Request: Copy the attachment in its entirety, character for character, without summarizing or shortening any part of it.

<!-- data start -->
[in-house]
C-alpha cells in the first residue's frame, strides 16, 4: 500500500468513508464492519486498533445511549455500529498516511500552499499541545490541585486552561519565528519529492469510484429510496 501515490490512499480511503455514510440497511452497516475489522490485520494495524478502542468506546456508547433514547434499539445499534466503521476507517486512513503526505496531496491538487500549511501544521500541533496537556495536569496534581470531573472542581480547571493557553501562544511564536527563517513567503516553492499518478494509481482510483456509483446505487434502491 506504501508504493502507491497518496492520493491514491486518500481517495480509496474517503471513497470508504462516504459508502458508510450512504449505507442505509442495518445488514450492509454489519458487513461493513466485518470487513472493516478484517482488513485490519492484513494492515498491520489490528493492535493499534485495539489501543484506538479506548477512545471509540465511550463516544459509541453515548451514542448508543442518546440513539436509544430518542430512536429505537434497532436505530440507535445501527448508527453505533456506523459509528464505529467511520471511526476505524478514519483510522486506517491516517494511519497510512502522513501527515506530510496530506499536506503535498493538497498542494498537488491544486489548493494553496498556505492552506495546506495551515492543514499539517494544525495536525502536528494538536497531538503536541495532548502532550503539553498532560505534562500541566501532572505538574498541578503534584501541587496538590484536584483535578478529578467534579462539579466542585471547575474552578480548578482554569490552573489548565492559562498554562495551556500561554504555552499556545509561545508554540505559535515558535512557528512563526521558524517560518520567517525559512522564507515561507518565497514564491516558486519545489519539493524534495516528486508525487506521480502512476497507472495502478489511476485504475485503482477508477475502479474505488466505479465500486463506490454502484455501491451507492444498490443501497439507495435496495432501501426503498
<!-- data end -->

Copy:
[in-house]
C-alpha cells in the first residue's frame, strides 16, 4: 500500500468513508464492519486498533445511549455500529498516511500552499499541545490541585486552561519565528519529492469510484429510496 501515490490512499480511503455514510440497511452497516475489522490485520494495524478502542468506546456508547433514547434499539445499534466503521476507517486512513503526505496531496491538487500549511501544521500541533496537556495536569496534581470531573472542581480547571493557553501562544511564536527563517513567503516553492499518478494509481482510483456509483446505487434502491 506504501508504493502507491497518496492520493491514491486518500481517495480509496474517503471513497470508504462516504459508502458508510450512504449505507442505509442495518445488514450492509454489519458487513461493513466485518470487513472493516478484517482488513485490519492484513494492515498491520489490528493492535493499534485495539489501543484506538479506548477512545471509540465511550463516544459509541453515548451514542448508543442518546440513539436509544430518542430512536429505537434497532436505530440507535445501527448508527453505533456506523459509528464505529467511520471511526476505524478514519483510522486506517491516517494511519497510512502522513501527515506530510496530506499536506503535498493538497498542494498537488491544486489548493494553496498556505492552506495546506495551515492543514499539517494544525495536525502536528494538536497531538503536541495532548502532550503539553498532560505534562500541566501532572505538574498541578503534584501541587496538590484536584483535578478529578467534579462539579466542585471547575474552578480548578482554569490552573489548565492559562498554562495551556500561554504555552499556545509561545508554540505559535515558535512557528512563526521558524517560518520567517525559512522564507515561507518565497514564491516558486519545489519539493524534495516528486508525487506521480502512476497507472495502478489511476485504475485503482477508477475502479474505488466505479465500486463506490454502484455501491451507492444498490443501497439507495435496495432501501426503498